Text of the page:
LaPorcha, Teen Mentor
When I was 14 I started Girls’ LEAP as a participant. At first, I hated Girls’ LEAP! My friends and I were terrors in class, we didn’t participate, we didn’t listen, and we made things hard for our teachers. I remember thinking,“ I don’t need to be here, I know how to defend myself: I know how to fight!” I had a really bad attitude. People told me I was intimidating. Originally, I wasn’t sure about the Teen Mentor Program. In the end my best friend, Angela, and I made a deal that we would both do it. I’m really glad I did.
Now, I’m 17, and have been a Teen Mentor for 2.5 years. Changing my attitude was (and is) an ongoing battle. I can still have a bad attitude but it’s calmed down a lot. I’ve really matured too. I now have better control of my temper.
The most meaningful part of Girls’ LEAP to me is getting to meet new girls and impacting their lives. It’s great being a positive role model, and guiding them towards a better path. For me Girls’ LEAP means making a big impact. It means being able to meet a lot of girls, make a lot of friends, share stories and really get involved in a worthy cause. Being able to impact their lives and help them is helping me because together, we’re changing the world.
When I first heard twenty teenage girls shouting “NO!” something deep inside me stirred, and I knew I had to get involved with Girls’ LEAP. I couldn’t remember the last time I had used my own voice assertively. As a teen, I felt pressure to conform to conventional standards of beauty, no matter what the cost.
I have been working with our Teen Mentors to help them grow as young women and break their own silences. They hold more power in determining their lives than they realize. I believe our world would be entirely different if the voices of these young women of color were heard and valued.
At Girls’ LEAP, I found women who mentored and challenged me even as I learned to support the Teen Mentors. I realized that physical self-defense can be exciting and difficult, but breaking our internal silences and asserting the right to be our body’s keeper is the real challenge.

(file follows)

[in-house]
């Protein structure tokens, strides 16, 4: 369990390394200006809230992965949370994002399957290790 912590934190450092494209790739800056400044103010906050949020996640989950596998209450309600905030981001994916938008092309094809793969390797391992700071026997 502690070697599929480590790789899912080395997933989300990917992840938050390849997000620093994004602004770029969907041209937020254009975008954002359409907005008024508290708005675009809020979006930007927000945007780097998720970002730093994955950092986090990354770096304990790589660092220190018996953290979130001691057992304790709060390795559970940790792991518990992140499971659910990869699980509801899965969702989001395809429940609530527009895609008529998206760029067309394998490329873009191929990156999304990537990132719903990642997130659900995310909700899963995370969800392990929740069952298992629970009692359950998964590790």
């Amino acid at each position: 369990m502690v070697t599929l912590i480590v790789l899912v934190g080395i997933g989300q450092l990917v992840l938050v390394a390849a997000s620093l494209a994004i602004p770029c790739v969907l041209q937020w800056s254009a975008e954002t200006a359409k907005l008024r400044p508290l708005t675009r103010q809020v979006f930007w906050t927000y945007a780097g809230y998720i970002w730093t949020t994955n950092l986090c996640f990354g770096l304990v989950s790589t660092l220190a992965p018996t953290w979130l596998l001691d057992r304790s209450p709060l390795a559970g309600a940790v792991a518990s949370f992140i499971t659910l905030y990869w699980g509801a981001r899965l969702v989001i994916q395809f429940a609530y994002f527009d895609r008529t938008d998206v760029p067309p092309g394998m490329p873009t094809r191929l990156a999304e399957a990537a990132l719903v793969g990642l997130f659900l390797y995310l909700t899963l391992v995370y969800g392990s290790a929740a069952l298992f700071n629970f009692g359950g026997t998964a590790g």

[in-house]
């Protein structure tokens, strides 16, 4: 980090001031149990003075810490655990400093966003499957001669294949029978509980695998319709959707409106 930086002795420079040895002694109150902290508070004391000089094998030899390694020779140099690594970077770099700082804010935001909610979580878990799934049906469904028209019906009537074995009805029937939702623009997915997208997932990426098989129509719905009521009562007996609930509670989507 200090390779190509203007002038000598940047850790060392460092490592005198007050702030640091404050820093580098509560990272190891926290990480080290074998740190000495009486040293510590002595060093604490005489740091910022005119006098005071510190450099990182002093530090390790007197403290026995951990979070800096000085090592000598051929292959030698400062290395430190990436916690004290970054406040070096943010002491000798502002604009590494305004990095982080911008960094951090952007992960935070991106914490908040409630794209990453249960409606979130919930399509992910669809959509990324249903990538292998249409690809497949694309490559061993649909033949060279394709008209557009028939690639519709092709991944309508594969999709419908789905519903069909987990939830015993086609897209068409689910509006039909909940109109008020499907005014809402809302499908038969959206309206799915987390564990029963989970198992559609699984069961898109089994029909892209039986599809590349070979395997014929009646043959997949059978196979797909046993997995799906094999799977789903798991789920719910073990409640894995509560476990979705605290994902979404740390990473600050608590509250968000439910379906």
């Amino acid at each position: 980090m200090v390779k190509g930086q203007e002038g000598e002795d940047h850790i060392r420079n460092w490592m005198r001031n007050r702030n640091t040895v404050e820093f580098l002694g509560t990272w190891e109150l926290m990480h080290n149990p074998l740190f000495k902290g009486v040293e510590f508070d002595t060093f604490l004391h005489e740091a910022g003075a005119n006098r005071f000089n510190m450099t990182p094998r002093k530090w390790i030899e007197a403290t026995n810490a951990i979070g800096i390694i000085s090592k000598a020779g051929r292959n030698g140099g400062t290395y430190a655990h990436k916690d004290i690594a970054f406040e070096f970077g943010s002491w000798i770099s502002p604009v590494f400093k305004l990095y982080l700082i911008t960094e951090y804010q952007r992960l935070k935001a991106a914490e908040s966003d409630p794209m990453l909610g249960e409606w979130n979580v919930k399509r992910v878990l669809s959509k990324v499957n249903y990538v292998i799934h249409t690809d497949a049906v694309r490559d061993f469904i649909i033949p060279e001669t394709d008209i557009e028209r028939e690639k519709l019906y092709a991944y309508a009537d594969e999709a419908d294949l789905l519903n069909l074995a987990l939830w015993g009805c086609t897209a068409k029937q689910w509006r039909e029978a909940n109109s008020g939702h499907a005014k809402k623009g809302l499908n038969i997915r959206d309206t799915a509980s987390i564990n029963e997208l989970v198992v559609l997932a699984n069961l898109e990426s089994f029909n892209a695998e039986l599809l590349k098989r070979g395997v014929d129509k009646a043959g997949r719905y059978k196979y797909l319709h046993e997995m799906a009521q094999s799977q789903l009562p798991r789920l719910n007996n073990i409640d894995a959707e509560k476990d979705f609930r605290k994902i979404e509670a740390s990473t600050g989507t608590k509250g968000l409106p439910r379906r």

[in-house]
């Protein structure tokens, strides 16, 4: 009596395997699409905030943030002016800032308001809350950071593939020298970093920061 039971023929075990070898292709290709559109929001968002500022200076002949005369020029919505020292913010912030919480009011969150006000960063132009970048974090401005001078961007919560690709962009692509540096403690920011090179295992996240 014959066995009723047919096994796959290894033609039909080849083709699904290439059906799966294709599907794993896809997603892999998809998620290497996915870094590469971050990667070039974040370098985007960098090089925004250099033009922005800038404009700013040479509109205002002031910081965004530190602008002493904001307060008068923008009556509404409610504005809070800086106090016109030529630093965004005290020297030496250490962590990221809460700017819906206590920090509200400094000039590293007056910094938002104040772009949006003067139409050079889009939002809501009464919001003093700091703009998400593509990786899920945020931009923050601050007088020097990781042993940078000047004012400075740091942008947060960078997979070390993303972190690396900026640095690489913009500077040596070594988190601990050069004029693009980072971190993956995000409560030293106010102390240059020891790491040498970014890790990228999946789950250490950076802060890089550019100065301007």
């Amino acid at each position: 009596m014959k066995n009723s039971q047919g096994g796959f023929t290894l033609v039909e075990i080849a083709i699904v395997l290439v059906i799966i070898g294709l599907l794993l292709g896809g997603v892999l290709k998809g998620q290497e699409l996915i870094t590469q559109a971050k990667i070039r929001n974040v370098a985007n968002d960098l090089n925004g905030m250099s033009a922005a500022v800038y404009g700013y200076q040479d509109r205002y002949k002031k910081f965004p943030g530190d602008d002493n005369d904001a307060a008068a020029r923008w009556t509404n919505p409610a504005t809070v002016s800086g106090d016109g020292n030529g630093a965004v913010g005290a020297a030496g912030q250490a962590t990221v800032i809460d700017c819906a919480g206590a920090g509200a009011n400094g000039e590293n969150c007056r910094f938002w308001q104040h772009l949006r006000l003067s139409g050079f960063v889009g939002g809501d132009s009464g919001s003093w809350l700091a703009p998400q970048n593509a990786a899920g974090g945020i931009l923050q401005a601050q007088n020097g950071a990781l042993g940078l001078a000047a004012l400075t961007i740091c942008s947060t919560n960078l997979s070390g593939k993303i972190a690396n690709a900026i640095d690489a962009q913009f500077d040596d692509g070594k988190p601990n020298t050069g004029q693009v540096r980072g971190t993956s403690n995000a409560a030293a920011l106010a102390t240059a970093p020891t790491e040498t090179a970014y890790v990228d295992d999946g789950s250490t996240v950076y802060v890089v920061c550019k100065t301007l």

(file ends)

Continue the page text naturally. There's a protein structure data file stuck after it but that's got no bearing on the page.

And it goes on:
Leshemah, Teen Mentor
When I first found Girls’ LEAP my friend and I were unfamiliar with the company and the Teen Mentor job. I remember when I fist walked into training all I heard was the no’s and saw the kicks – which you can imagine looked a little strange at first sight. Throughout the training I realized the extent of emotional depth and the intensity of the experience.
The most meaningful part has been working with young kids. I remember my first workshop was a one-day workshop in a community center. I was weary and didn’t know what to expect, but then one girl game up to me and said, “I want to do what you do when I grow up.” That’s what really got to me. It showed the girls’ appreciation of the program, which allowed me to embrace it as well.
I wanted to work with Girls’ LEAP because I always hoped to work with women who had survived sexual assault, to help them deal with the emotional repercussions of having been through that. I learned about Girls’ LEAP and I thought, “Wow that’s even better, I could help prevent this from happening in the first place.”Before Girls’ LEAP I was really quiet and shy. I avoided confrontation, even if it meant being unhappy. Now I speak up for myself because I’ve come to realize that although it might feel a little bit awkward, speaking up for myself is important and necessary. “My comfort and my happiness are worth working for.”
Girls’ LEAP taught me that an aggressive attitude can make a dangerous situation more volatile. I believed that I needed a weapon, because I wasn’t comfortable with the power of my body and my mind. LEAP does not make me think that I’m superwoman, but I have learned to avoid and escape dangerous situations.
My own experiences are a vital advantage when working with Girls’ LEAP participants. We come from the same neighborhoods. The fact that a participant can identify herself in me is influential. I want other young women to understand that they have the same capacity to be empowered and safe.